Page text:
Speaker: Yang Wang, assistant professor of art history, University of Colorado Denver
In the 1950s, the Loess Plateau in northwestern China came into focus as the target of the communist government’s efforts to mitigate desertification and the subject of a politically infused artistic revival. An elite group of ink painters, known as the Chang’an School, gained national fame for depicting the plateau’s distinctive landscape and cultural traditions.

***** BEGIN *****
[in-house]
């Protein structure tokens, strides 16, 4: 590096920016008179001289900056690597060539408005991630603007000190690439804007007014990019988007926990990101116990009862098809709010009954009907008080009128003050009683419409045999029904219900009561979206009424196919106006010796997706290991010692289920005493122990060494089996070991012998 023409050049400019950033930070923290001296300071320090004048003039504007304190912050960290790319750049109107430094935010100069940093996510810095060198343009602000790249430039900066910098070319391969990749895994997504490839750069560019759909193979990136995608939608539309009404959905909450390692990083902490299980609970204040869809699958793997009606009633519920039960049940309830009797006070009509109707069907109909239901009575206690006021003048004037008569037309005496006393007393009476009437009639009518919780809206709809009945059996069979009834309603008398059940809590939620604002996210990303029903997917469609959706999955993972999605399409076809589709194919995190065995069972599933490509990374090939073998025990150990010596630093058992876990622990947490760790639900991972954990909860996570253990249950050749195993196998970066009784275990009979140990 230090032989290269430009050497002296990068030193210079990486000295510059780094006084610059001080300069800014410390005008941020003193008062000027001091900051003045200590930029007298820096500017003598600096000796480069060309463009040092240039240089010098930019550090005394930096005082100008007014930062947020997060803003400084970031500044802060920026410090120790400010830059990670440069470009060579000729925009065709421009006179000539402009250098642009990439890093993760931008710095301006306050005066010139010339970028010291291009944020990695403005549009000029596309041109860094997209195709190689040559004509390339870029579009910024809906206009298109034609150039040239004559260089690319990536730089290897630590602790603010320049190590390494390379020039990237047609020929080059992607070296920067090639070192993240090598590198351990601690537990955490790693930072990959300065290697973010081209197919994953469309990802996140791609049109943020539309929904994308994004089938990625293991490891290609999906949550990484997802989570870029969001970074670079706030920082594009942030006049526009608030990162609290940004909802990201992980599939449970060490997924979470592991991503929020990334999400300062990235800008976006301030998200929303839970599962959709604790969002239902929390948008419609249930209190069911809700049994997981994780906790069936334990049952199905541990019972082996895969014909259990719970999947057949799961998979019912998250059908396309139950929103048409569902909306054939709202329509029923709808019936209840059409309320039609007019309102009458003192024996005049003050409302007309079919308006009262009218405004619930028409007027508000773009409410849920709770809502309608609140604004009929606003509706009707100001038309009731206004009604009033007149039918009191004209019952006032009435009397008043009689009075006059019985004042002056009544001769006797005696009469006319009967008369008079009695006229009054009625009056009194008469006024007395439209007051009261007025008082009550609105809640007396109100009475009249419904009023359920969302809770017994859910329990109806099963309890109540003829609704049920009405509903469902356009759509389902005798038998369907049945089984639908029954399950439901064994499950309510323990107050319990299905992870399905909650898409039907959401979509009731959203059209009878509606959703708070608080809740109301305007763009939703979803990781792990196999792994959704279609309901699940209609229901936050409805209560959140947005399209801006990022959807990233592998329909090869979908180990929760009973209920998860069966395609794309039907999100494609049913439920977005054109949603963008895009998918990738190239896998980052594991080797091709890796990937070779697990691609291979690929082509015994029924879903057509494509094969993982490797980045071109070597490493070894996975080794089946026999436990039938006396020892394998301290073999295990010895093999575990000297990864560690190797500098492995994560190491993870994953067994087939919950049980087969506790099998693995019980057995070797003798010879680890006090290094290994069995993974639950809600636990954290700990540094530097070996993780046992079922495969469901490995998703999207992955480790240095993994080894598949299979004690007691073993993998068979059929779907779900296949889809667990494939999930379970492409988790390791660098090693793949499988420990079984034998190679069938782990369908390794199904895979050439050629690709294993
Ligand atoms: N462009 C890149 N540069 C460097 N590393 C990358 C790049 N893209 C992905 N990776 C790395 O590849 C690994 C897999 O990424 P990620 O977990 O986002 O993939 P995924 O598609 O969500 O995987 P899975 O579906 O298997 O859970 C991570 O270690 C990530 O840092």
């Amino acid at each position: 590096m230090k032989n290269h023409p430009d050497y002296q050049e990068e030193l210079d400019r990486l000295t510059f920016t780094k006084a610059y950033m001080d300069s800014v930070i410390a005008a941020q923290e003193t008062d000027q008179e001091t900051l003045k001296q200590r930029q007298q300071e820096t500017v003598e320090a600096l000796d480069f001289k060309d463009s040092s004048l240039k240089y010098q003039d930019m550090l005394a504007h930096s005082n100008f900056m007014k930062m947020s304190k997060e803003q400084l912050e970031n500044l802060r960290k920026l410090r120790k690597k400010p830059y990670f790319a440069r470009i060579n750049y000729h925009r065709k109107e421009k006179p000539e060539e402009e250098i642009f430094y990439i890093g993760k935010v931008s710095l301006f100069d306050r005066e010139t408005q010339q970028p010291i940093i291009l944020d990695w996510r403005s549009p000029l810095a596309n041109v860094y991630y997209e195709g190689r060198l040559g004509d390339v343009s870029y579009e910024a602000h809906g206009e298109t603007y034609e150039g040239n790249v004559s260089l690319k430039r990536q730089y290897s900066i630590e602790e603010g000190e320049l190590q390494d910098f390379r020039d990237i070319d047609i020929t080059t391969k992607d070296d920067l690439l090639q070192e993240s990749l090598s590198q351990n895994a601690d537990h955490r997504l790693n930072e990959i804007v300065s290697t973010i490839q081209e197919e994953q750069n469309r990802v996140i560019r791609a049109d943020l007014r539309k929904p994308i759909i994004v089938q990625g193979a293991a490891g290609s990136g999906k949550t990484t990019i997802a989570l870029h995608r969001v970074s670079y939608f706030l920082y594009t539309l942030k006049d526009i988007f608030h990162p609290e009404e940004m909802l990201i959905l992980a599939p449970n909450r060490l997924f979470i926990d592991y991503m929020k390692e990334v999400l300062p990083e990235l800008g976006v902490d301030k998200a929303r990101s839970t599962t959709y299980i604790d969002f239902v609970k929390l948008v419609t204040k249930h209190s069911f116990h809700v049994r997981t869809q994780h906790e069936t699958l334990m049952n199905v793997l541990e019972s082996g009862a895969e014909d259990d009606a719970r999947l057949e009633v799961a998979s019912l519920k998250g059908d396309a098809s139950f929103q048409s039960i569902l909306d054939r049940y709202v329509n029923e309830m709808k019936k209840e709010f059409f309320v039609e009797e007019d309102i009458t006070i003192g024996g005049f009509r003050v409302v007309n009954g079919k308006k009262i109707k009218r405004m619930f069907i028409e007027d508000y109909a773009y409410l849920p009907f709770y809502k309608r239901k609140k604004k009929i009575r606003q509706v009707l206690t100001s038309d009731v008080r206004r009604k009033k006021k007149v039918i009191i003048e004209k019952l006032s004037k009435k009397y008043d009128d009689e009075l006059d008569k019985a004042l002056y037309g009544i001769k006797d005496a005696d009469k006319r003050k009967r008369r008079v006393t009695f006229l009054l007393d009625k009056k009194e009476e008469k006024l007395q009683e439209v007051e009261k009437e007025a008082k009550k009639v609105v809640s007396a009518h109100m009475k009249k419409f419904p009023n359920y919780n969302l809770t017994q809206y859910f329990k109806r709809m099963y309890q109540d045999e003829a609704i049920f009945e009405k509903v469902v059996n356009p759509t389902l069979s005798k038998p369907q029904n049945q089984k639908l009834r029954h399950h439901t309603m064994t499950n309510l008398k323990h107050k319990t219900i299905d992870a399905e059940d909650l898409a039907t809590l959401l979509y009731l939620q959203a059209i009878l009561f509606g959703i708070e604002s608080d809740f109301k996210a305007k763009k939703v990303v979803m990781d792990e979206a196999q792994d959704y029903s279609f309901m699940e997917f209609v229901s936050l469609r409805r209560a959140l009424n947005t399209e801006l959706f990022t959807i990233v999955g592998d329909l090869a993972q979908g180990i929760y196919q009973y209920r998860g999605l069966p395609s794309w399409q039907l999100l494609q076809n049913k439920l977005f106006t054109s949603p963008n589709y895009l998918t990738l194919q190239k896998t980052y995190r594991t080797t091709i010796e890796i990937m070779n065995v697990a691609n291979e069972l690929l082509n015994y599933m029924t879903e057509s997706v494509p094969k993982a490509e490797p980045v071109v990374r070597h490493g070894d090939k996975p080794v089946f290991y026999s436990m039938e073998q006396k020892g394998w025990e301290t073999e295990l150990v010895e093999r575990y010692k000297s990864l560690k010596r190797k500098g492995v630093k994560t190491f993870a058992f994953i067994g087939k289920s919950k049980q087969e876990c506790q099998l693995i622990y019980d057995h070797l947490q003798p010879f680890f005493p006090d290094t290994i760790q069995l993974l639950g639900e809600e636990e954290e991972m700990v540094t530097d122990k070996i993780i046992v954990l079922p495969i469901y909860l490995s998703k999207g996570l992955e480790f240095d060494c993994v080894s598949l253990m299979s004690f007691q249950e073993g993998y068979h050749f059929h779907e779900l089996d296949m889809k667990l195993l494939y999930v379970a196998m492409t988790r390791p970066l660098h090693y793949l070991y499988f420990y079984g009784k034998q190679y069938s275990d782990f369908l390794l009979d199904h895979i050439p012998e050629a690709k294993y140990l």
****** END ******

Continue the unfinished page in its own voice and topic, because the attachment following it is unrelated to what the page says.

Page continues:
This lecture will examine the factors that gave rise to the Chang’an School within the context of Maoist China’s interconnected political, economic, environmental, and cultural policies. Professor Yang Wang argues that the artistic depiction of the Loess Plateau was a manifold statement of nationhood that not only valorized China’s indigenous heritage (unspoiled by foreign influence) but also reinforced governmental efforts to rehabilitate the region out of economic necessity.